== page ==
Marinara is a staple in our house. My hunch is this-you either open a store-bought variety or whip something up off the cuff. Either works, and until about five or so years ago, I opted for a jar of pre-made tomato sauce. When I was growing up my parents canned their own tomatoes every year. It was quite an event, actually. They had a Victorio Food (read:tomato) Strainer and it came out only once per year. My mom prepped the jars, seals and lids and then they both cleaned and then strained ungodly amounts of tomatoes. We had a storage for approximately one year-that is, after they distributed several quarts to friends and family. In those days, mom would simply heat a little olive oil, saute a handful of chopped onion and garlic and pour in the sauce to simmer. I feel like I can still smell it cooking in their kitchen. They buy cans of tomato sauce now, and so do I. I hope that Cory and I will feel motivated one day to dust off the old Victorio strainer, until then we make sauce like this:
3 tblsp olive oil
1 small yellow onion, finely chopped
2 cloves garlic, smashed
1/2 cup dry, red wine (optional)
1 28oz can tomato sauce (crushed is fine too if you like a thicker, sweeter sauce)
2 tblsp wet Italian herbs (I use these), or a handful of freshly chopped basil, rosemary, thyme, oregano and parsley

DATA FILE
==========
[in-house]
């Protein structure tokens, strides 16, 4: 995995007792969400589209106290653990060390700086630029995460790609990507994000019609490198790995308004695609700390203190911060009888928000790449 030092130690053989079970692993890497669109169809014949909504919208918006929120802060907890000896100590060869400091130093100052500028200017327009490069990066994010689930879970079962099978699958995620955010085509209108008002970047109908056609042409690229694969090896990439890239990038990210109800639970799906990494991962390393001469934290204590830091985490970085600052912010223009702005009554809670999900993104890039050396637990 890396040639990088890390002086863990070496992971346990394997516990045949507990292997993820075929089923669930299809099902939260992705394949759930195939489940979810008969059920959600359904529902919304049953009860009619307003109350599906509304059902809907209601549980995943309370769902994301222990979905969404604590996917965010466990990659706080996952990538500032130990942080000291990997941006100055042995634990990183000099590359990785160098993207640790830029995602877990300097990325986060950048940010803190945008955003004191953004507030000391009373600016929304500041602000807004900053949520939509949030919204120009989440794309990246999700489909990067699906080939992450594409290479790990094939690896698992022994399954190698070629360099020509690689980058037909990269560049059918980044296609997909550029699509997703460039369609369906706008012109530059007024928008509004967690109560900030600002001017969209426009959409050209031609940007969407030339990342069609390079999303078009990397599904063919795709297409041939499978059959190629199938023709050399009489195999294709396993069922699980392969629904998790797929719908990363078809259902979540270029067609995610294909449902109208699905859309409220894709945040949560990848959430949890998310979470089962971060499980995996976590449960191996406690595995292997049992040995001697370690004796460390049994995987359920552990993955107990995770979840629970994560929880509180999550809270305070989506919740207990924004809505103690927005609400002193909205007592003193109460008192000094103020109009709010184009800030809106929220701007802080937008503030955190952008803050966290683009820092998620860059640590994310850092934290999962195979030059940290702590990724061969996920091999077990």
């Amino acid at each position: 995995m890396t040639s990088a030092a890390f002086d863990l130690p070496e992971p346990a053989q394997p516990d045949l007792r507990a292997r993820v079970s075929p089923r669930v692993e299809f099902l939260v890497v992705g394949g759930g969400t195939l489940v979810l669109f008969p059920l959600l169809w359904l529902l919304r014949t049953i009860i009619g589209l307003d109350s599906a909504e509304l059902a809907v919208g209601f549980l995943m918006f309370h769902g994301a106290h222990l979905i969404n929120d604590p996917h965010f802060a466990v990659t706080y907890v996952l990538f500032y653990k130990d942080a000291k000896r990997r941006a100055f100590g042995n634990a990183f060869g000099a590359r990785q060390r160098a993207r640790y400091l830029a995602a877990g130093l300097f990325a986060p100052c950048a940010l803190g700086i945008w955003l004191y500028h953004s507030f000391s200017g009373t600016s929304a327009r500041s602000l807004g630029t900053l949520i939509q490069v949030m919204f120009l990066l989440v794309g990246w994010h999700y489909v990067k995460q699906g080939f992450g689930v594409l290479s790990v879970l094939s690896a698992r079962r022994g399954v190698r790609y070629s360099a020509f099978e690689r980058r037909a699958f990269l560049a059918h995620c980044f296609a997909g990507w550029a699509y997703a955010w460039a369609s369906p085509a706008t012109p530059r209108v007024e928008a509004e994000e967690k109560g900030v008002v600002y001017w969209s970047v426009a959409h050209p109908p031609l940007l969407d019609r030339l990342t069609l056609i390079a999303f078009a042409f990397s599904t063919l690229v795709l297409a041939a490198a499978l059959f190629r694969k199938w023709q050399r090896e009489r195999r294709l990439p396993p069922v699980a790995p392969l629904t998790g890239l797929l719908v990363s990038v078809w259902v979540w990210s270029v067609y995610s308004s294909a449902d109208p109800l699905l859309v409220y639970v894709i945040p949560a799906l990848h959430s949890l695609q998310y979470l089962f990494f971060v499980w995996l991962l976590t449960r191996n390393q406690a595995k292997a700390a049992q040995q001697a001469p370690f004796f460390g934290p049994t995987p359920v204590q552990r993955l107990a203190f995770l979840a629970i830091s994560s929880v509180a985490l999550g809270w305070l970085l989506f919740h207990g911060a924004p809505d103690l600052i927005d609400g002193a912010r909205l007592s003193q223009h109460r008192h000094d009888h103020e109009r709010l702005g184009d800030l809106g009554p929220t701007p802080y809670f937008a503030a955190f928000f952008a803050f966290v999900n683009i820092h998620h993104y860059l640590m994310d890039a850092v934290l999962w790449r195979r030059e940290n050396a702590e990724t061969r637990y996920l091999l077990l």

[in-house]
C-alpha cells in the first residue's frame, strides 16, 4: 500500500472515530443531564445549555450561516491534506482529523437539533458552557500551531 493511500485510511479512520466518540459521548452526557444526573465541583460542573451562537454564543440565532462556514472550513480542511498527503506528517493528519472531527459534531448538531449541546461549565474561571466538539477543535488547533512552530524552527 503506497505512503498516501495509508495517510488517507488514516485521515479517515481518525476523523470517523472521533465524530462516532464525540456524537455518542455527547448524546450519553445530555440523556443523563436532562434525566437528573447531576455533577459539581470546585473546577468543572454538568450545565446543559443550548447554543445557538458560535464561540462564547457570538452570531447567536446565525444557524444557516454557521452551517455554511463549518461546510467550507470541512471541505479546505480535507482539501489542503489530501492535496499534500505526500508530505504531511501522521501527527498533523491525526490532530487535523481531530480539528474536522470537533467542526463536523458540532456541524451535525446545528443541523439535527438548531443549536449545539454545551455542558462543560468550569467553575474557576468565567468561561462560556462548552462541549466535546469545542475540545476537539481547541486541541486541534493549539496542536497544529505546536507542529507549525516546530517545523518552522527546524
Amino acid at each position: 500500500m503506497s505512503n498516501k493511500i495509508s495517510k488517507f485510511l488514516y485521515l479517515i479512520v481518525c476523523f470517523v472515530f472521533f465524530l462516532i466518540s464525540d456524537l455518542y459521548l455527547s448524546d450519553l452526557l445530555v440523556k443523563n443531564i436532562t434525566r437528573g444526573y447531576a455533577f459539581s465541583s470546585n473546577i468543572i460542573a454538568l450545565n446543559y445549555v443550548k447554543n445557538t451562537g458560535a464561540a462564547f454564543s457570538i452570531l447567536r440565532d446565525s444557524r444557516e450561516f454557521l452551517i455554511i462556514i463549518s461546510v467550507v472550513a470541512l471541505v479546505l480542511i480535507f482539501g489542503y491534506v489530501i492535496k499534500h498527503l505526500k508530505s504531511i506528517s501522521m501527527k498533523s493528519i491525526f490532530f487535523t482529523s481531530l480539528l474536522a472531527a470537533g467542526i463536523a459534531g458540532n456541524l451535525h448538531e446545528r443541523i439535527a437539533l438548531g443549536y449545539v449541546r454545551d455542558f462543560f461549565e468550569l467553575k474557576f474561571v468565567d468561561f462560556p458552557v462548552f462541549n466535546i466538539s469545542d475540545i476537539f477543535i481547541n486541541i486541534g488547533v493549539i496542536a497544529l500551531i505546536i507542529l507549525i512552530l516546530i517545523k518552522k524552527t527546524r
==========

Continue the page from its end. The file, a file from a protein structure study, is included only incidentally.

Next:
Freshly ground pepper
In a heavy bottomed sauce pot heat the olive oil to simmer. Add the onion and garlic and saute over medium heat until the onions are soft and transparent. If adding the wine, increase the heat to medium high and stir it in to deglaze the pan and cook off the alcohol for about 5-7 minutes. Reduce the heat to medium-low and stir in the tomato sauce. Add the herbs. Continue to simmer on medium-low heat for 15-20 minutes. Add salt and pepper to taste and enjoy over pasta.
A couple of cooking notes. I prefer to add red wine when I am pairing the sauce with red meat or eggplant-think richer, more complex flavor. If I’ve made chicken or pasta alone, I might omit the wine for a lighter version. One other thing. Sometimes I will add a dry Italian seasoning. More recently I seem to love dried tomato and garlic basil seasonings, something like this. I add it when I add the Italian herbs.